These small motions may well be one of the causes of the mysterious earthquakes that occur in the center of the North American continent, including the St. Lawrence Valley, northern New England, and perhaps even the New Madrid earthquake zone in the central United States, and along the Atlantic coast including Newfoundland.

"This idea has been around for a while, but until now, no one knew how large the ground movements were across the area," said Stein. "We believe they may have significant effects."

Another good reason to study post-glacial rebound is that it tells about the properties of the deeper earth. The initial GPS results indicate that the lower mantle (below a depth of 400 miles) is probably not much stiffer than the upper mantle, contrary to what has been often thought.

In addition to Sella and Stein, other members of the project include Timothy Dixon and Shimon Wdowinski from the University of Miami; Michael Craymer from the Geodetic Survey Division of Natural Resources Canada; Thomas James and Stephane Mazzotti from the Geological Survey of Canada of Natural Resources Canada; and Roy Dokka from Louisiana State University.

Megan Fellman | EurekAlert!
Further information:
http://www.northwestern.edu/news/

More articles from Earth Sciences:

nachricht Six-decade-old space mystery solved with shoebox-sized satellite called a CubeSat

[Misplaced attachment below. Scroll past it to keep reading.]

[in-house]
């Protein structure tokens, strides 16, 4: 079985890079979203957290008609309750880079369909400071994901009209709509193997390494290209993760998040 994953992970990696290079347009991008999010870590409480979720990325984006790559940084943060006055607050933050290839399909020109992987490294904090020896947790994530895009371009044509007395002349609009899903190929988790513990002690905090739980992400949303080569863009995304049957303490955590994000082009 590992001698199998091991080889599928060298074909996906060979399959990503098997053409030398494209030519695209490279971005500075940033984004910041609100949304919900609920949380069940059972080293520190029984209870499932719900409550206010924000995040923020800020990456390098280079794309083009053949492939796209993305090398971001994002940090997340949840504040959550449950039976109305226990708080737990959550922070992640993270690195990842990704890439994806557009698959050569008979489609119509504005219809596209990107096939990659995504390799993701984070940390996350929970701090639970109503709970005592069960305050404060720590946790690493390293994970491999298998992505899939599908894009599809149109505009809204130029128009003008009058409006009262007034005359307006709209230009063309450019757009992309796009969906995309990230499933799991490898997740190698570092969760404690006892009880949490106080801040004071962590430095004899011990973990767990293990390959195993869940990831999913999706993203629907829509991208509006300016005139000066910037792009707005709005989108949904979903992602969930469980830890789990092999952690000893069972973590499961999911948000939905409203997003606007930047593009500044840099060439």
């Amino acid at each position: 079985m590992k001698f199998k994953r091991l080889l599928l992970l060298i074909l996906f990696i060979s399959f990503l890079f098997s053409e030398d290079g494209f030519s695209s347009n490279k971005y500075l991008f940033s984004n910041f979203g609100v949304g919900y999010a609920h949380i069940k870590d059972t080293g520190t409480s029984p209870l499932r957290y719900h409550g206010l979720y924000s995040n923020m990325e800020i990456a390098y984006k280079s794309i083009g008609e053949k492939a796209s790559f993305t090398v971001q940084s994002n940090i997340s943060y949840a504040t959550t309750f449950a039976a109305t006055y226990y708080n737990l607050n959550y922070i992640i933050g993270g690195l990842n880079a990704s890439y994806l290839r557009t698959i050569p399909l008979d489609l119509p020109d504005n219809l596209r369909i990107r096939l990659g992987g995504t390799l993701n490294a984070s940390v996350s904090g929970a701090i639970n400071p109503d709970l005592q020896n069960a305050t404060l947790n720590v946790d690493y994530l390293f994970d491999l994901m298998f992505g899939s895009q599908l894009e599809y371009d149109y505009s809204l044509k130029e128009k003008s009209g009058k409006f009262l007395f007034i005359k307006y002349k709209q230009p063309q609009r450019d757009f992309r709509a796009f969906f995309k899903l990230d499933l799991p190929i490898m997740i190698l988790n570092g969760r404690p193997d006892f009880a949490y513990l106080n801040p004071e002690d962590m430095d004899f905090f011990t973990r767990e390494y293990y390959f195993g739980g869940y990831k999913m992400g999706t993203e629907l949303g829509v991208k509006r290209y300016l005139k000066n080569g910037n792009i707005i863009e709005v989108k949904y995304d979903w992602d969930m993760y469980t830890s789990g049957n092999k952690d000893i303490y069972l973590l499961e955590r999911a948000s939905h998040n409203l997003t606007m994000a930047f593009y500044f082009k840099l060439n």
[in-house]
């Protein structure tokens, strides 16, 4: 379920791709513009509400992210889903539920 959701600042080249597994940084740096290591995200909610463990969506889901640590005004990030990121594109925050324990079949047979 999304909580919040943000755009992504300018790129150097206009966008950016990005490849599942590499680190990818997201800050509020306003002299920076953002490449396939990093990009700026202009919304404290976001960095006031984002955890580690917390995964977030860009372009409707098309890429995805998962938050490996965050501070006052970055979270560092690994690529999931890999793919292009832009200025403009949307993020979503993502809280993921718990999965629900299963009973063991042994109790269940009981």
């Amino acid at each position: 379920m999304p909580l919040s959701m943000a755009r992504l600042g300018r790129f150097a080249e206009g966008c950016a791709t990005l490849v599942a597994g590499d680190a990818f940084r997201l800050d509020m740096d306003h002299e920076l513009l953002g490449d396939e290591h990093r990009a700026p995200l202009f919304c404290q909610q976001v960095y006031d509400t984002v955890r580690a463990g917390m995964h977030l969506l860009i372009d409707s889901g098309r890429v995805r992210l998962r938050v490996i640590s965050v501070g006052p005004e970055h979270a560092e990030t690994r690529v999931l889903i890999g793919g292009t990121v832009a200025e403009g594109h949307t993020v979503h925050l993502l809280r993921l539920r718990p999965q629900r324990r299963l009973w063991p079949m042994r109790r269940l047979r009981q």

15.12.2017 | National Science Foundation

nachricht NSF-funded researchers find that ice sheet is dynamic and has repeatedly grown and shrunk
15.12.2017 | National Science Foundation

All articles from Earth Sciences >>>

The most recent press releases about innovation >>>

Die letzten 5 Focus-News des innovations-reports im Überblick:

Im Focus: First-of-its-kind chemical oscillator offers new level of molecular control

DNA molecules that follow specific instructions could offer more precise molecular control of synthetic chemical systems, a discovery that opens the door for engineers to create molecular machines with new and complex behaviors.

Researchers have created chemical amplifiers and a chemical oscillator using a systematic method that has the potential to embed sophisticated circuit...

Im Focus: Long-lived storage of a photonic qubit for worldwide teleportation

MPQ scientists achieve long storage times for photonic quantum bits which break the lower bound for direct teleportation in a global quantum network.